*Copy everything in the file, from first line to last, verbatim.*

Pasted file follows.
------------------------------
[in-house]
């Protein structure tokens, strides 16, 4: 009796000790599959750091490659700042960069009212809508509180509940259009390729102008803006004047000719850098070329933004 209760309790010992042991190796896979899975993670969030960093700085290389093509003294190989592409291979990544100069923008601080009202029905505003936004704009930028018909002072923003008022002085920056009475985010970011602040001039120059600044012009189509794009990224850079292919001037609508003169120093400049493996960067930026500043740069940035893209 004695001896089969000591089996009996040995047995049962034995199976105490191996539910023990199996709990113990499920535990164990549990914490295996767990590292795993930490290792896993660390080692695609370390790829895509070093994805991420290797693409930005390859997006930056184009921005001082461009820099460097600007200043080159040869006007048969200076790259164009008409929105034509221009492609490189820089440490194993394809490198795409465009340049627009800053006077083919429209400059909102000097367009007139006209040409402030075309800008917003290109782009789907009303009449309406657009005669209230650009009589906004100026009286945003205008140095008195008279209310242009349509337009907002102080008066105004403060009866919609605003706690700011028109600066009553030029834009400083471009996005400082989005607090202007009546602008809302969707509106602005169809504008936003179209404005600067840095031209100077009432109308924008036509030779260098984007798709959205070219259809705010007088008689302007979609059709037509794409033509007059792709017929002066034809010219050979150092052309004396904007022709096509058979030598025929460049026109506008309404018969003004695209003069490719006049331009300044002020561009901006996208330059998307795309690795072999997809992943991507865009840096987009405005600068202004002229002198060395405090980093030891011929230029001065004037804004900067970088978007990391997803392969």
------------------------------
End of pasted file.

[in-house]
């Protein structure tokens, strides 16, 4: 009796000790599959750091490659700042960069009212809508509180509940259009390729102008803006004047000719850098070329933004 209760309790010992042991190796896979899975993670969030960093700085290389093509003294190989592409291979990544100069923008601080009202029905505003936004704009930028018909002072923003008022002085920056009475985010970011602040001039120059600044012009189509794009990224850079292919001037609508003169120093400049493996960067930026500043740069940035893209 004695001896089969000591089996009996040995047995049962034995199976105490191996539910023990199996709990113990499920535990164990549990914490295996767990590292795993930490290792896993660390080692695609370390790829895509070093994805991420290797693409930005390859997006930056184009921005001082461009820099460097600007200043080159040869006007048969200076790259164009008409929105034509221009492609490189820089440490194993394809490198795409465009340049627009800053006077083919429209400059909102000097367009007139006209040409402030075309800008917003290109782009789907009303009449309406657009005669209230650009009589906004100026009286945003205008140095008195008279209310242009349509337009907002102080008066105004403060009866919609605003706690700011028109600066009553030029834009400083471009996005400082989005607090202007009546602008809302969707509106602005169809504008936003179209404005600067840095031209100077009432109308924008036509030779260098984007798709959205070219259809705010007088008689302007979609059709037509794409033509007059792709017929002066034809010219050979150092052309004396904007022709096509058979030598025929460049026109506008309404018969003004695209003069490719006049331009300044002020561009901006996208330059998307795309690795072999997809992943991507865009840096987009405005600068202004002229002198060395405090980093030891011929230029001065004037804004900067970088978007990391997803392969």